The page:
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Feature by David Rieder
CHARLESTON, South Carolina, July 29. THE storylines of day two's prelims couldn't match the big surprises from day one, but a pair of swimmers with vastly different backstories both emerged as strong medal contenders while taking the top seed to finals. All the major medal contenders moved on to the next round, despite a couple of close calls in the women's 400 free. The men's 400 free relay, meanwhile, provides its usual controversy regarding who should swim on the finals team.
The morning kicked off with a blaze in the women's 100 back when Australia's Emily Seebohm blasted a 58.23, just behind Gemma Spofforth's world record of 58.12 and the third-fastest time ever. Swimming in the first of the seeded heats, Seebohm pushed herself the entire way and finished with the fastest opening and closing laps. How much faster can she go? We'll have to wait to find out. Missy Franklin swam a very controlled 59.37 for second, and she can swim a lot faster, but can she go fast enough to stay with Seebohm?
Australia has some serious momentum on its side after that 400 free relay win last night, and that showed when Belinda Hocking claimed the third seed in the 100 back with a 59.61. No one else swam under 59.8, and a total of 10 women broke 1:00 this morning. American Rachel Bootsma came almost as close as one can come to the barrier, checking in at 1:00.03, and if she shook off the nerves enough in her first Olympic swim, she could make a run at an Olympic final. Home favorite Spofforth also moved on in 12th, as did two-time silver medalist Kirsty Coventry.
Just like the 100 back, the first circle-seeded heat of the women's 100 breast opened with a bang. Swimming next to defending gold medalist Leisel Jones, British-trained Lithuanian Ruta Meilutyte swam a sterling 30.58 opening 50 split on her way to a world-leading 1:05.56. Two heats later,World champ Rebecca Soni answered that swim with a 1:05.75, faster than any of her swims from U.S. Trials. Soni, though, took a completely different strategy, going out in a pedestrian 30.70 and coming home in a blazing 34.03.
Despite the youngster Meilutyte recording the top time, Soni remains the favorite. She hasn't shown that kind of speed on the second 50 since she broke 1:05 to win the World title last year. She has shown that she has speed now that she never did in Beijing four years ago, and if she can combine that opening and closing speed as she has in the past, no one can beat her. Watch, though, for Yuliya Efimova, who picked up the third-best time of 1:06.51, and U.S. Trials winner Breeja Larson looked strong in her first Olympic race with a 1:06.58, and she looked genuinely pumped with the result.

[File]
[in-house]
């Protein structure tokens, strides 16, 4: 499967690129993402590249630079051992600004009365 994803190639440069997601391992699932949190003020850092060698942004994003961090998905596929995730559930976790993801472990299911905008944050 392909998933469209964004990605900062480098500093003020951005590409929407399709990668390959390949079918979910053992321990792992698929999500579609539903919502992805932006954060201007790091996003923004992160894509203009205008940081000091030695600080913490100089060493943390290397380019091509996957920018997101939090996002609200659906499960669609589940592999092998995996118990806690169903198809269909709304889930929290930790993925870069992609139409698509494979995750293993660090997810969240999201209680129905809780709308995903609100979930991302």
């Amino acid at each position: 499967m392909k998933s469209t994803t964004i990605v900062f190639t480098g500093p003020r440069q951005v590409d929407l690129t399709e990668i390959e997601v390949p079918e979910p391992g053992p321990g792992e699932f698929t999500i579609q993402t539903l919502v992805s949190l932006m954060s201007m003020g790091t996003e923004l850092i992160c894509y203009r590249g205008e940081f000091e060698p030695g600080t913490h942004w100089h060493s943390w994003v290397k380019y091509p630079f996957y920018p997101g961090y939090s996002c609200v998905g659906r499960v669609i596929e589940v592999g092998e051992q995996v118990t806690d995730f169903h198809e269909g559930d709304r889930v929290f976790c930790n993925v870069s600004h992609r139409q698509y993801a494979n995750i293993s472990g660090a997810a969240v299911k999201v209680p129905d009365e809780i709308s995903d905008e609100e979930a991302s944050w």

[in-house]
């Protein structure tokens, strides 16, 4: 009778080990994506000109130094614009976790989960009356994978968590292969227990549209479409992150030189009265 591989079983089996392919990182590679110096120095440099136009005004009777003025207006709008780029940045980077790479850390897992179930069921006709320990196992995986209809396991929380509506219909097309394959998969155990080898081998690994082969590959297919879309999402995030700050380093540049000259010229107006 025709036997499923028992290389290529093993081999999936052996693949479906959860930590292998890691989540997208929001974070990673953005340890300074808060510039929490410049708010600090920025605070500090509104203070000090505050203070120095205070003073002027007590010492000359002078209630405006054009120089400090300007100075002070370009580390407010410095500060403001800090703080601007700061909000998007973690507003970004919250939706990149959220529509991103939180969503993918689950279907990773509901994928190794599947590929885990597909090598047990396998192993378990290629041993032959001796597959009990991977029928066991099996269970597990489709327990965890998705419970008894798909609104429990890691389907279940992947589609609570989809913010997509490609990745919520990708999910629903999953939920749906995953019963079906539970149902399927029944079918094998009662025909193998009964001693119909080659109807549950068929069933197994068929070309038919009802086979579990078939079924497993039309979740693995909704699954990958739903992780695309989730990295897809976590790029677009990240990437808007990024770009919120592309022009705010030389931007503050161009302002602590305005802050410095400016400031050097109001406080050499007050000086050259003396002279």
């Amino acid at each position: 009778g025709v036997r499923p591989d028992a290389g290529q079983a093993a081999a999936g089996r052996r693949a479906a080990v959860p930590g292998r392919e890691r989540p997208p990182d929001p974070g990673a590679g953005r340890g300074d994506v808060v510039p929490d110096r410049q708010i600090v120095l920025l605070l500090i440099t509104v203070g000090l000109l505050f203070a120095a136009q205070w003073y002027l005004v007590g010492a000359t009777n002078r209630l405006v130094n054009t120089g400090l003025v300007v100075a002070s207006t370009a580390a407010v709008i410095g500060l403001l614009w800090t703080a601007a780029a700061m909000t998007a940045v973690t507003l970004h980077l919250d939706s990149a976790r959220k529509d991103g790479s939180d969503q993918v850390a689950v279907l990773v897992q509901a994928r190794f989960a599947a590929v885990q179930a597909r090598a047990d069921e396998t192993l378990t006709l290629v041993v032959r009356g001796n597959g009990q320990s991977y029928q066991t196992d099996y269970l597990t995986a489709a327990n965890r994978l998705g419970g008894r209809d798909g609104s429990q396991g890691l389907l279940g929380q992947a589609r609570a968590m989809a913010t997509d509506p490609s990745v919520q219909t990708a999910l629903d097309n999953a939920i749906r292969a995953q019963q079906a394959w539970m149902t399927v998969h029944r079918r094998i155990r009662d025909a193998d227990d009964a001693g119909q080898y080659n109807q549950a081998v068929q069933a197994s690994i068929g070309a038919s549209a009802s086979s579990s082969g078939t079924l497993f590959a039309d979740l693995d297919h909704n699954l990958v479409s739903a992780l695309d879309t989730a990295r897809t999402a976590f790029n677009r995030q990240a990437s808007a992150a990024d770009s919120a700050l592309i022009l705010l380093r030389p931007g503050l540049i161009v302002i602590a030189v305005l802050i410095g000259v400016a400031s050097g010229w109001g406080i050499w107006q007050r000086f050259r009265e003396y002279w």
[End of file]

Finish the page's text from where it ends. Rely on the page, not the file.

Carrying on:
The women wrapped things up in the 400 free, where Camille Muffat ran down Allison Schmitt in the last heat for the overall top seed. Despite world record-holder Federica Pellegrini out in lane one and defending champ Rebecca Adlington on the other side in lane eight, the race could come down to the Frenchwoman and American in the final. Schmitt took the race out under world record-pace, just as she did at Olympic Trials, only for Muffat to expend a bit more energy in lunging for the finish, while Schmitt cruised on in. Muffat goes into the final as the favorite for gold.
The men opened their day in the 200 free, where none of the major contenders faced a scare aside from Switzerland's Dominic Meichtry, who ended up 16th after going out fast and fading down the stretch. World Champ Ryan Lochte, meanwhile, took control of his heat off the final wall before turning off the gas down the stretch as Sun Yang went by him to take the top seed. Yannick Agnel and Park Tae Hwan remain in the mix, while Paul Biedermann looms in 10th. With Michael Phelps out of the event, Ricky Berens took advantage, advancing to the semi-final in the eighth spot.
With most expecting the 100 back to come down to American Matt Grevers and Frenchman Camille Lacourt, Grevers made a statement this morning that he has a clear advantage. Lacourt went out strongly before crusing into a then-second-seeded 53.51. Grevers, then, threw down a 52.92 to win the final heat. Grevers, though, didn't appear to exert much energy either; his tempo looked significantly slower than at Olympic Trials or at other meets in the past. China's Cheng Feiyi, meanwhile, came out of nowhere to finish second in Grevers' heat and second overall; his 53.22 thrusted him into medal contention. The standbys in Liam Tancock, Helge Meeuw, Nick Thoman, and Ryosuke Irie all moved on comfortably.
The men's 400 free relay wrapped things up this morning. James Magnussen pulled a Jason Lezak on Lezak himself, overtaking the 36 year old American with a swift 47.35 split on the way to securing the top seed for Australia. Individual medal contender James Roberts split 48.22 this morning, while Tomasso D'Orsogna came in at 47.78, but I expect Roberts to join Magnussen, Matt Targett, and Eamon Sullivan on the favored team in finals tonight.
The Americans came in second in prelims, led by Grevers' 47.54. Grevers has technically earned a spot in finals tonight, but he will only have a half hour after his 100 back semi-final, which might lead the coaches to reconsider the line-up. Michael Phelps, Nathan Adrian, and Cullen Jones all figure into tonight's relay, while Ryan Lochte could still appear in the line-up. As I've indicated, Lochte has some serious potential in the 100 free, as we saw in his 47.0 leg on the winning relay at the 2009 World Championships. While still the heavy underdogs, the Americans definitely have medal aspirations, although France and Russia loom as well.
Check out David Rieder's blog for more of his thoughts on the Olympic Games, including his predictions for tonight's final events.